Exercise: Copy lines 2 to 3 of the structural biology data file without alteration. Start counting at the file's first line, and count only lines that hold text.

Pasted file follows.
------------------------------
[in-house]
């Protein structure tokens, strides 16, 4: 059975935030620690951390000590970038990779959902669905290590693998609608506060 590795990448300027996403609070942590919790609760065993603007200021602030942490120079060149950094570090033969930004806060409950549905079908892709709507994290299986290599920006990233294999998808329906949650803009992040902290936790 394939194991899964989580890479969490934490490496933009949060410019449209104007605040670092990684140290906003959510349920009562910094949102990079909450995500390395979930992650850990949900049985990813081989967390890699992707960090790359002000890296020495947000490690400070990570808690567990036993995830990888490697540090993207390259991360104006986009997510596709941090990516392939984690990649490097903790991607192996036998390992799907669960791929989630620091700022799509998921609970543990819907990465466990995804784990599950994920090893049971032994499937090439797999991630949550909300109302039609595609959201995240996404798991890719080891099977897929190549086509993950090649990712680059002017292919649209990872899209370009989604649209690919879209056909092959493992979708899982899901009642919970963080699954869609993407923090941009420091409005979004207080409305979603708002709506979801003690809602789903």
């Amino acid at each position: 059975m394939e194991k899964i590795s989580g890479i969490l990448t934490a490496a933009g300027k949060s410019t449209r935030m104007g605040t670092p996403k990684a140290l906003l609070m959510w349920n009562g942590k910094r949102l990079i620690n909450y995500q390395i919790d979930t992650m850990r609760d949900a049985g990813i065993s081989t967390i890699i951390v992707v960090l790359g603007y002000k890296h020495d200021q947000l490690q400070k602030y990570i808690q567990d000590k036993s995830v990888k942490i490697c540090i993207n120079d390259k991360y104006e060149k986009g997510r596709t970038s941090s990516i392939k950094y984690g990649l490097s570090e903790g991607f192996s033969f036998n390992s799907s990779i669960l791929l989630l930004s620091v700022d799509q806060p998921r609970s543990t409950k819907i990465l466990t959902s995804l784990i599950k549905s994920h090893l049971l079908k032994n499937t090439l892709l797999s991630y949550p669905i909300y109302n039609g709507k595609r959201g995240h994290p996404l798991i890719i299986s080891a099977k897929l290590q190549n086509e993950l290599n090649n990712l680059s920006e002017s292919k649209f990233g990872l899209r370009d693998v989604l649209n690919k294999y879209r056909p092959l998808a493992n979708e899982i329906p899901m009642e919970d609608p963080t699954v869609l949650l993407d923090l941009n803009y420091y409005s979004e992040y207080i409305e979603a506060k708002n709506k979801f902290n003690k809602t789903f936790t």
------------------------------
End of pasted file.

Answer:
């Protein structure tokens, strides 16, 4: 059975935030620690951390000590970038990779959902669905290590693998609608506060 590795990448300027996403609070942590919790609760065993603007200021602030942490120079060149950094570090033969930004806060409950549905079908892709709507994290299986290599920006990233294999998808329906949650803009992040902290936790 394939194991899964989580890479969490934490490496933009949060410019449209104007605040670092990684140290906003959510349920009562910094949102990079909450995500390395979930992650850990949900049985990813081989967390890699992707960090790359002000890296020495947000490690400070990570808690567990036993995830990888490697540090993207390259991360104006986009997510596709941090990516392939984690990649490097903790991607192996036998390992799907669960791929989630620091700022799509998921609970543990819907990465466990995804784990599950994920090893049971032994499937090439797999991630949550909300109302039609595609959201995240996404798991890719080891099977897929190549086509993950090649990712680059002017292919649209990872899209370009989604649209690919879209056909092959493992979708899982899901009642919970963080699954869609993407923090941009420091409005979004207080409305979603708002709506979801003690809602789903």
């Amino acid at each position: 059975m394939e194991k899964i590795s989580g890479i969490l990448t934490a490496a933009g300027k949060s410019t449209r935030m104007g605040t670092p996403k990684a140290l906003l609070m959510w349920n009562g942590k910094r949102l990079i620690n909450y995500q390395i919790d979930t992650m850990r609760d949900a049985g990813i065993s081989t967390i890699i951390v992707v960090l790359g603007y002000k890296h020495d200021q947000l490690q400070k602030y990570i808690q567990d000590k036993s995830v990888k942490i490697c540090i993207n120079d390259k991360y104006e060149k986009g997510r596709t970038s941090s990516i392939k950094y984690g990649l490097s570090e903790g991607f192996s033969f036998n390992s799907s990779i669960l791929l989630l930004s620091v700022d799509q806060p998921r609970s543990t409950k819907i990465l466990t959902s995804l784990i599950k549905s994920h090893l049971l079908k032994n499937t090439l892709l797999s991630y949550p669905i909300y109302n039609g709507k595609r959201g995240h994290p996404l798991i890719i299986s080891a099977k897929l290590q190549n086509e993950l290599n090649n990712l680059s920006e002017s292919k649209f990233g990872l899209r370009d693998v989604l649209n690919k294999y879209r056909p092959l998808a493992n979708e899982i329906p899901m009642e919970d609608p963080t699954v869609l949650l993407d923090l941009n803009y420091y409005s979004e992040y207080i409305e979603a506060k708002n709506k979801f902290n003690k809602t789903f936790t």